Because of television, tweeting, blogging and YouTubing, it seems that we’ve generally “done our attention spans in.” We’ve managed to degrade our ability to focus on almost anything. How could that be? How could we have done this to ourselves? Easily . . . we’ve become slaves to our technological gadgets and gizmos. If you’re still reading this post, however, you may be an exception. To determine one way or another whether in fact you are a victim of technology, take the following test:
(a) Do you own a remote control? Yes / No
(b) Do you use it? Yes / No
(c) If you answered “yes” to questions “a” and “b” above, ask yourself: Do I flip from channel to channel in order to move my attention away from a commercial on to yet another program that may be of interest? Yes / No
(d) If you answered “yes” to question “c” above, ask yourself: What would I do if my remote control suddenly stopped working? Would I calmly call my television service provider and arrange for a new remote to be snail mailed to me within five business days? Yes / No
(e) If you answered “yes” to “d” above, skip this question, because you clearly are not suffering as badly from Technology-Induced Fleeting Attention Span Syndrome [which I totally made up, but may be real] as so many of us are. If, however, you answered “no” to “d,” now ask yourself: Would I head off as fast as I could to my local department store and purchase a Universal Remote Control to fill that five-business-day gap? Yes / No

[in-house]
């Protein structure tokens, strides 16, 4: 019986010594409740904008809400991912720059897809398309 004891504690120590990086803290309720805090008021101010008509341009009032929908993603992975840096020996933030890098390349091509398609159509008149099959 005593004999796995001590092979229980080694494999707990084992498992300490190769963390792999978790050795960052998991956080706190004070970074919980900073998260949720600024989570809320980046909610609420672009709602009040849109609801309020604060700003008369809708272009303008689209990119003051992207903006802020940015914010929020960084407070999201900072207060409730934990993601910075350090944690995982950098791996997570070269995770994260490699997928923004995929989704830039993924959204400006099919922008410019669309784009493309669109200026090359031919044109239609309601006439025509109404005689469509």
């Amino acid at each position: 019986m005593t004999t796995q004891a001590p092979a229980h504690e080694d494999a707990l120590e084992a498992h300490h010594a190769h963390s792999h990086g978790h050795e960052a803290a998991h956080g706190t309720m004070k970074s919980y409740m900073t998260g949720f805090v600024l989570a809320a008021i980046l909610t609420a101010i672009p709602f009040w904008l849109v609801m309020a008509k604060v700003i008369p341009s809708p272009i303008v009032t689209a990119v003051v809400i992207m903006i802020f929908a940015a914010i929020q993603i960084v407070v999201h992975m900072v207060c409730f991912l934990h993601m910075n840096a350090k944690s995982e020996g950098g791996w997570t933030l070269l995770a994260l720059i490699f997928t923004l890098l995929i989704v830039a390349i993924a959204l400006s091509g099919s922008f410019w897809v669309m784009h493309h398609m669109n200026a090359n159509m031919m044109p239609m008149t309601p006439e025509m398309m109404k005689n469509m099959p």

(f) If you answered “yes” to “e,” then you are most definitely a victim of what I’ve determined should be labeled for all practical purposes “Technology-Induced Fleeting Attention Span Syndrome.”
(g) So what are our next steps? The answers are clear, but almost impossible to implement. We need to counteract the effects of technology on our ability to focus, and we need to do it right away. We need to start slowly, so that we develop new behaviors. We need to start by putting the remote controls, the cell phones, the Blackberries, I-phones, I-pods, I-pads and laptops on the shelf every night within an hour of dinner and start practicing the art of conversation or hobby building, doing something that separates us from our wireless contraptions and re-connects us with our inner selves, humanity and the world we all know and love. Why should we do this? Because too much of anything, even technology, is not only harmful to our health, but harmful to our ability to build healthy relationships with our families, our friends, our colleagues, our pets and the world around us. So let’s get started. When, you ask? Is tomorrow too soon? How about next week? Hmm . . . there’s the next question.